“This settlement demonstrates the commitment of the Department of Veterans Affairs, Office of Inspector General, the Department of Justice, and other law enforcement agencies to aggressively pursue individuals and companies that misrepresent themselves as service-disabled veteran-owned small businesses and deny legitimate disabled veterans the opportunity to obtain VA set-aside contracts,” said Inspector General, Michael J. Missal of U.S. Department of Veterans Affairs, Office of Inspector General (OIG). “The VA OIG will continue to work diligently to protect the integrity of this important program, which is designed to aid disabled veterans. I also want to thank the U.S. Attorney’s Office and our law enforcement partners in this effort.”
“The contracting companies and principals allowed greed to corrupt a federal process intended to benefit service-disabled, veteran-owned small businesses,” said Special Agent in Charge Adam S. Cohen of FBI Buffalo Field Office. “The FBI and our partners will continue to identify and investigate companies and individuals who target these types of programs for personal gain.”
The settlement resolves a lawsuit filed under the whistleblower provisions of the False Claims Act, which permit private individuals to sue on behalf of the government for false claims and to share in any recovery. The civil lawsuit was filed in the Western District of New York and is captioned United States ex rel. Western New York Foundation for Fair Contracting, Inc. v. Arsenal Contracting, LLC, et al., Case No. 11-CV-0821(S) (W.D.N.Y.). As part of today’s resolution, the whistleblower will receive $450,000.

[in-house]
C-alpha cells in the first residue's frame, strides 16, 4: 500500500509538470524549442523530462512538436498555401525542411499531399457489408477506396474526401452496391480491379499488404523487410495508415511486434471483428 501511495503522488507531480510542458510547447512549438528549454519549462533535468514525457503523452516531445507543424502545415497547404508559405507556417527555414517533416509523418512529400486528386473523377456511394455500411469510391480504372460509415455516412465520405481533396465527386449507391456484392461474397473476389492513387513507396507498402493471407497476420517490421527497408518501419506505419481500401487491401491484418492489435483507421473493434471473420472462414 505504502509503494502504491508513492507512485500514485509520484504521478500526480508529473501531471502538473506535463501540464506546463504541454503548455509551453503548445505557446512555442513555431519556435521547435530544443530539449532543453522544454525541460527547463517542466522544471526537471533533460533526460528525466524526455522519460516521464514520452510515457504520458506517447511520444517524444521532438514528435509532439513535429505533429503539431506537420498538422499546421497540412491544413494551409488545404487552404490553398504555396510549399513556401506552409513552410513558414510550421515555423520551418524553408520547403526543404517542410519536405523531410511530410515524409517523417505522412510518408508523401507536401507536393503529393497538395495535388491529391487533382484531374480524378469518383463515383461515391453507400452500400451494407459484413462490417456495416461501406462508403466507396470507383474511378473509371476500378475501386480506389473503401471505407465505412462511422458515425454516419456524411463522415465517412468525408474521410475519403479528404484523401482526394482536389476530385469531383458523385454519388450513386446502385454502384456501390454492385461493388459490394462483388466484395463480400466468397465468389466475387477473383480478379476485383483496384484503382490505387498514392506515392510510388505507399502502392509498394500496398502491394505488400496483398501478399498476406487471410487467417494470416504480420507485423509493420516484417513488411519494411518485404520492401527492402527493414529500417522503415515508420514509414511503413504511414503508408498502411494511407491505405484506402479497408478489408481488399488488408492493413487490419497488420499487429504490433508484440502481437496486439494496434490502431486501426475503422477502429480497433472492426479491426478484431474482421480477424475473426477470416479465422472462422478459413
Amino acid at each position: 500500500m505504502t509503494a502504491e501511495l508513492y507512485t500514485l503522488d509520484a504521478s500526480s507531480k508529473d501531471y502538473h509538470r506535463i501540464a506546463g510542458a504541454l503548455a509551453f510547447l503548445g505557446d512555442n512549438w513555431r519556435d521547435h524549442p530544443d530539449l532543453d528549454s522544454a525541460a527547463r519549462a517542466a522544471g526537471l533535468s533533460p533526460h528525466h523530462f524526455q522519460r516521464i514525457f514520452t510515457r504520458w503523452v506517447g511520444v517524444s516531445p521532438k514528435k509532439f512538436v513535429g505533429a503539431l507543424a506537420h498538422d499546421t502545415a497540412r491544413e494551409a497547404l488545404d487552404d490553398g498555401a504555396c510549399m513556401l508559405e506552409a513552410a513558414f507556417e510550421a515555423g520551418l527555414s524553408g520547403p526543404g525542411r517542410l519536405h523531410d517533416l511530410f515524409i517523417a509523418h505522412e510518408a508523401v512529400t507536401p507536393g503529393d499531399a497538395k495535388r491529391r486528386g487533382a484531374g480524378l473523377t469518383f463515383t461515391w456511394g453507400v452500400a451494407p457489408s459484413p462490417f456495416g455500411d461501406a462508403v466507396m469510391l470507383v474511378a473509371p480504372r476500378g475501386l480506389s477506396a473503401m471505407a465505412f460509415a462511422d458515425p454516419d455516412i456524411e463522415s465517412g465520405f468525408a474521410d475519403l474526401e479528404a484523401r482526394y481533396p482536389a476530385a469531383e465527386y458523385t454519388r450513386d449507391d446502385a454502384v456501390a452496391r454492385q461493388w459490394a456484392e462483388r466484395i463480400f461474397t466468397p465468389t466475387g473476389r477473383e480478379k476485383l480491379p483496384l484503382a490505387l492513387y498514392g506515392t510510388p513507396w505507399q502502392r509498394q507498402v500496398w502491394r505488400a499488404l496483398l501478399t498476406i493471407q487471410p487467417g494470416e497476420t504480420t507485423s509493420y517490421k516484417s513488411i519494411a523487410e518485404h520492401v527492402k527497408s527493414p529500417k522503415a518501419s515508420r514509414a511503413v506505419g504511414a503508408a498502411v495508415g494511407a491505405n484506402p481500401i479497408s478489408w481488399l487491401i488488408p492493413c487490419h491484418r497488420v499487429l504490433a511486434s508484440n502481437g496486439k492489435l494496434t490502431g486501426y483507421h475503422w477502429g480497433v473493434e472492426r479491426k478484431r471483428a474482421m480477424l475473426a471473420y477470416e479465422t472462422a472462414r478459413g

“This case is yet another example of the tremendous results achieved through the joint efforts of the Small Business Administration (SBA), the Department of Justice, and partner agencies to uncover and forcefully respond to fraud in Federal Government contracting programs, such as the Service Disabled Veteran-Owned Program in this case,” said Christopher M. Pilkerton, General Counsel of the SBA. “Identifying and aggressively pursuing instances of civil fraud by participants in these procurement programs is one of SBA’s top priorities.”
“Providing false statements to gain access to federal contracts set aside for service-disabled veterans denies the government opportunities to meet its abiding commitment to our nation’s veterans,” said Acting SBA Inspector General Hannibal “Mike” Ware. “The SBA’s Office of the Inspector General is committed to bringing those that lie to gain access to SBA’s preferential contracting programs to justice. I want to thank the Department of Justice for its leadership and dedication to serving justice.”
“There is an obvious need and reason for service-disabled, veteran-owned small businesses in the government contracting process,” said Director Frank Robey of the Army Criminal Investigation Command (CID), Major Procurement Fraud Unit. “Special Agents from Army CID will continue to work closely with our law enforcement partners to make every contribution possible to bring persons to justice who violate that process.”
This matter was investigated by the Civil Division’s Commercial Litigation Branch, the U.S. Attorney’s Office for the Western District of New York, the FBI, the VA’s Office of Inspector General, the SBA’s Office of Inspector General, and Army CID.